/ Theatre Department

The Thanksgiving Play

by Larissa FastHorse

Streaming from the DeWitt Main Theatre

  • October 30, November 5 | 6: 7 p.m.
    October 31, November 1, 7 | 1 p.m. and 4 p.m.

Brown background with cartoon turkey saying Oh No and time and date for The Thanksgiving PlayWelcome to the virtual program for Hope College Theatre's production of The Thanksgiving Play. Please enjoy the performance!

Please note: This play contains satirical depictions of violence and culturally insensitive topics.

Production Team
Director Richard Perez
Scenic and Lighting Designer Eric Van Tassell
Costume Designer Michelle Bombe
Sound Designer Ken Chamberlain
Technical Director Stephen Krebs
Costume Shop Manager Darlene Veenstra
Stage Manager Lisbeth Franzon*
*denotes student
Alicia Katy Smith
Logan Cecilia Casper
Jaxton Grant McKenzie
Caden Adam Chamness
Assistant  Stage Managers Lydia Konings, Rachel Scott
Stage Management Supervisor Reagan Chesnut
Scenery Technicians

Emily Borden, Adam Chamness, Kaitlyn Lee, Abigail Rentfrow, Declan Rolfe, Gabriel Swanson, Luke Van Haitsma

Properties Director Erin Bodenbender
Properties Technicians Carole Chee, Tim Embertson
Assistant Sound Designer Madison Meeron
Sound Board Operators Emily King, Emma Walilko
Assistant Costume Design Cherokee Bauer
Costume Shop Staff Valerie Dien, Greer Gardner, Ashley Zardus
Video Editors
Erik Alberg, Ken Chamberlain, Madison Meeron, Eric Van Tassell
Filming Coordinator Erik Alberg
Ticket Office Manager Michael Howes
Publicity Staff Emma Clark, Caroline Dargay, Annika Dekker, Lisbeth Franzon, Isabella Gaetjens-Oleson, Emi Herman, Leslie Olivarez, Zachary Pickle, Emma Walilko, Riley Wilson
Lobby Dramaturgical Boards Emma Clark, Annika Dekker
Poster Design Paul Willard
Director's Note

If you are like me, you may associate Thanksgiving with family gratefully gathered to enjoy a delicious meal of tender turkey, savory stuffing and other “traditional” treats. Perhaps the day starts with the little ones watching the Macy’s parade on television, followed by the big game later in the day, all culminating with delectable desserts and fond farewells at the end of the evening.

And if you’re also like me, other than gratitude for the opportunity to share a mouthwatering meal and enjoy a bit of family time, the meaning of the day has been long forgotten. Or perhaps, you never really learned what the day signifies or, more problematic, the many misconceptions associated with the holiday.

Some of us grew up learning about the “first” Thanksgiving in 1621, celebrated by a group of Indigenous Peoples and the Pilgrims after their first harvest in the New World. With The Thanksgiving Play, playwright Larrissa FastHorse has worked hard to dispel the problematic mythology around this beloved celebration. She states, “My hope is that you will benefit from my months of research about this day you think you know and leave the theater asking your own questions, and then question everything you’ve been told.” (FastHorse)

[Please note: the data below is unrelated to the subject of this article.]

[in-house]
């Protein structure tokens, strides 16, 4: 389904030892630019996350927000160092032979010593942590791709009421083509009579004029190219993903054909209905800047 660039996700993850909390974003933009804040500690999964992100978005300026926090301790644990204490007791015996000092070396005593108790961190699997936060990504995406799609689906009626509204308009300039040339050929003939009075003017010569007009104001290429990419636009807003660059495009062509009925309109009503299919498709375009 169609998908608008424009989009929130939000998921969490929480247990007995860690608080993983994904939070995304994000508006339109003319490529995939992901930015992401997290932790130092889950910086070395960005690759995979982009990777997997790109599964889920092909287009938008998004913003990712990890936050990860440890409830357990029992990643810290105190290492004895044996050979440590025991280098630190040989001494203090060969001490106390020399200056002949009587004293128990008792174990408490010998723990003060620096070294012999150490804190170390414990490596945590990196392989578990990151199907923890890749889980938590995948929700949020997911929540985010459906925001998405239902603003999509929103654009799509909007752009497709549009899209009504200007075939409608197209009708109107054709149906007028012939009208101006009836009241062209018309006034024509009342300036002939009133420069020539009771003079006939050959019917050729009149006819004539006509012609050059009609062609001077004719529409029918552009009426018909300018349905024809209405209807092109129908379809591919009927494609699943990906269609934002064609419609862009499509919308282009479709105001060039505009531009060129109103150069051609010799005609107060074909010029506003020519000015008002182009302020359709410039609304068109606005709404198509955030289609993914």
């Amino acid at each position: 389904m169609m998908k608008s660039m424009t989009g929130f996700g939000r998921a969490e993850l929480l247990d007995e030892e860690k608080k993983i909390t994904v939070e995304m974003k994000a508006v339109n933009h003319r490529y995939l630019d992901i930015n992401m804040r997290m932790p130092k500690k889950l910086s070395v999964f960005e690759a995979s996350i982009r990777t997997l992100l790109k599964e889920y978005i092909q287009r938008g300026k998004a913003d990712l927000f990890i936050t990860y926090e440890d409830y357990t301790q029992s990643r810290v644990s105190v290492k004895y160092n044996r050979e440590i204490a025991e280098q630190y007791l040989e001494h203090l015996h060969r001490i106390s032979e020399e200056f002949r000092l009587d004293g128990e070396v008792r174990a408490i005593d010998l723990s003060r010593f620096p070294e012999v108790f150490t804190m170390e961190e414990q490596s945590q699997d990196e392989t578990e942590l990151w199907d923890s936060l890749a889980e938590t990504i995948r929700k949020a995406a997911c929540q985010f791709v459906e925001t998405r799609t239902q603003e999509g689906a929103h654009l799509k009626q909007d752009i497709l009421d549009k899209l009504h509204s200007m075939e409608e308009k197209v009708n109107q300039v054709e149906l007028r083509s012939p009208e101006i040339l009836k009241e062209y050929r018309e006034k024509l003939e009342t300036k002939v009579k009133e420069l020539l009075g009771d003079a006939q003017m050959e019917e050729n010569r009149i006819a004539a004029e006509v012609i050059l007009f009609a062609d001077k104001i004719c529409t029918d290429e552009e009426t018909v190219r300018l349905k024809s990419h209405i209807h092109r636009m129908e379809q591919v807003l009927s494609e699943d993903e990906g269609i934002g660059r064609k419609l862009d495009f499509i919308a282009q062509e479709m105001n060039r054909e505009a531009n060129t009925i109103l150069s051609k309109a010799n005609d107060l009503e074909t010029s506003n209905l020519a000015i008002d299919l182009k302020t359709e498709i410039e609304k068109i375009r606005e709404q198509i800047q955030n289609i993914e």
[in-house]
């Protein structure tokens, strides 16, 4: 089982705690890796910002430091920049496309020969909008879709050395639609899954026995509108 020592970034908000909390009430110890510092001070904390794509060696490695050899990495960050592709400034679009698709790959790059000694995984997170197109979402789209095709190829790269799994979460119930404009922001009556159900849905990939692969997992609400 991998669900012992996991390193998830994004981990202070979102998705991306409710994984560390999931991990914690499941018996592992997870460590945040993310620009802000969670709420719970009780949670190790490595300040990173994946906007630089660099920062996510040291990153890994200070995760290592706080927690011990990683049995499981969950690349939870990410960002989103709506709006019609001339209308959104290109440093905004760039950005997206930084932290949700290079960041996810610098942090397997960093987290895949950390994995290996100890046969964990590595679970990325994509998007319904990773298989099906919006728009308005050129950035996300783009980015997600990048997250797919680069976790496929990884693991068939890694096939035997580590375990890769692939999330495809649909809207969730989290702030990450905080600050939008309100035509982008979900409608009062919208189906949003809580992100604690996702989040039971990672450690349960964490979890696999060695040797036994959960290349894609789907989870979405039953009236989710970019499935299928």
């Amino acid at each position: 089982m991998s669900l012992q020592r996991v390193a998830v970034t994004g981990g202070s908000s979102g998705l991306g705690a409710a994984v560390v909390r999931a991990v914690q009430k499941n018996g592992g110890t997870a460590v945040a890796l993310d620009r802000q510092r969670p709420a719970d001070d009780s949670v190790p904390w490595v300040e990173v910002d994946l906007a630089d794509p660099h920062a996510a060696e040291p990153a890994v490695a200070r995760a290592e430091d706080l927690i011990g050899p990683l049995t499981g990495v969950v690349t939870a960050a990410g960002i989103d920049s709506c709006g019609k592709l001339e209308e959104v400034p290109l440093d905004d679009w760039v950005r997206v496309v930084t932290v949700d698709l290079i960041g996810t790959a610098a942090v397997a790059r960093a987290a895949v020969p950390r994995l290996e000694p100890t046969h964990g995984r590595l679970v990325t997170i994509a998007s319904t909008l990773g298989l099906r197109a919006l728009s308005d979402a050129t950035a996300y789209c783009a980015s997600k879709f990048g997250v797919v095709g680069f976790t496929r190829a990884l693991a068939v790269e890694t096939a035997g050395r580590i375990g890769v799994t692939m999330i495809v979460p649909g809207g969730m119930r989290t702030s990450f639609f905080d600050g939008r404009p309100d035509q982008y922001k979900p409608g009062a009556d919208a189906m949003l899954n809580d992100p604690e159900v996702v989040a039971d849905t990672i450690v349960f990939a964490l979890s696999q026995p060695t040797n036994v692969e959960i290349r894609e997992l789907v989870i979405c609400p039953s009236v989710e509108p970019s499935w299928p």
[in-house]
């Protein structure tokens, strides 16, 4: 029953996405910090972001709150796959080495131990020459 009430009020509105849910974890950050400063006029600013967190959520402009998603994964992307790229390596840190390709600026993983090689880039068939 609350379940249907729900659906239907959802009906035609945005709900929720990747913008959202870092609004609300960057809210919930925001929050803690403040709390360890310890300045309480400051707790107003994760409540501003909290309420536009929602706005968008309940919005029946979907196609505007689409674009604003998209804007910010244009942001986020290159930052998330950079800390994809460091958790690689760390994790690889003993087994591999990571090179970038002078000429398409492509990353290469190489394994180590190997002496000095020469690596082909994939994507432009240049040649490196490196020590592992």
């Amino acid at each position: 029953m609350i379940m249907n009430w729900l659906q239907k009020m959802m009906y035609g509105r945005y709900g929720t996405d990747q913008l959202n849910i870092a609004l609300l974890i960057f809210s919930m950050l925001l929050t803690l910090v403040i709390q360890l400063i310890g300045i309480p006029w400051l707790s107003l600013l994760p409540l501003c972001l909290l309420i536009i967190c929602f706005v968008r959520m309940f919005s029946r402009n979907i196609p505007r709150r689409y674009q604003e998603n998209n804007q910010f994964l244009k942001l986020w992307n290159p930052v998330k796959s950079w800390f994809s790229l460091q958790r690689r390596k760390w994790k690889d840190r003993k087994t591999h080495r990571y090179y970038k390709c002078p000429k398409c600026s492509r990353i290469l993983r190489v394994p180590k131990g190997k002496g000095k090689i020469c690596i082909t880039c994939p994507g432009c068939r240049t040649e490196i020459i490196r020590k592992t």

While the characters in this play are well-meaning “progressives,” we soon learn that they, like many of us, are also deeply flawed. In their heroic efforts to right the wrongs of the past, they continue to make the same mistakes so many have made previously. While The Thanksgiving Play is a comedy, at its heart it asks us to question our long-held beliefs and why we continue to hold on to them, even when they no longer serve us or the greater good.

FastHorse, Larrissa. “The Playwright’s Perspective: The Thanksgiving Play.” Playwrights Horizons, August 13, 2018, www.playwrightshorizons.org/shows/trailers/playwrights-perspective-thanksgiving-play/

Land Acknowledgement
Together we acknowledge that we gather as Hope College on the traditional land of the Peoria, Potawatomi, Ojibwa, and Odawa Peoples, past and present. We honor with gratitude the land itself and the people who have stewarded it throughout the generations. As a community, we recognize the ever-present systemic inequities that stem directly from past wrongdoings. We commit to respecting and reconciling this long history of injustice, as well as committing to be better stewards of this land that we inhabit.
Larissa FastHorse

by Annika Dekker

Larissa FastHorse, the playwright of The Thanksgiving Play, is of the Sicangu Lakota Nation. She currently lives in Santa Monica, California. FastHorse is an accomplished and widely recognized playwright, choreographer, and director. She began her career as a ballet dancer and has worked in the television and film industry. Later she became an independent playwright and choreographer, with her first play, Teaching Disco Squaredancing to Our Elders: A Class Presentation, published in 2008. Her other plays include Native Nation (2019), Cow Pie Bingo (2018), Urban Rez (2016), Landless (2015), and Cherokee Family Reunion (2012).

FastHorse is the co-founder of the company Indigenous Direction. As a company, Indigenous Direction works to advise both theaters and film projects on how to address Native issues and representation. FastHorse also uses her background and influence to speak to wide audiences. She discusses how to make sustainable and reciprocal relationships with Native American communities. As a result of both this work and her work as a playwright, choreographer and director, FastHorse has received many awards.

Some of these include the UCLA Native American Program Woman of the Year, NEA Distinguished New Play Development Grant, and AATE Distinguished Play Award. This year, Larissa FastHorse received the MacArthur Fellowship (commonly known as the 'genius grant'). These awards are given to individuals that are “extraordinarily talented and creative.” In order to receive this award, an individual must have “exceptional creativity,” “promise for important future advances based on a track record of significant accomplishments,” and “potential for the Fellowship to facilitate subsequent creative work.” Receiving this award is a huge honor and Larissa FastHorse is well-deserving of it.


Misconceptions Surrounding Thanksgiving

by Emma Clark

Thanksgiving is a holiday widely celebrated across the United States. Those familiar with this tradition probably remember hearing stories of the “first Thanksgiving.” As the story goes, this famous meal was shared between a community of settlers and indigenous Americans. While this tale may have some semblance of truth, it is important to understand the misconceptions and misrepresentations present within this “American tradition.” The history lessons many of us have been taught are incomplete, and many times mention very little of the negative impact settlers had on the indigenous people of the Americas.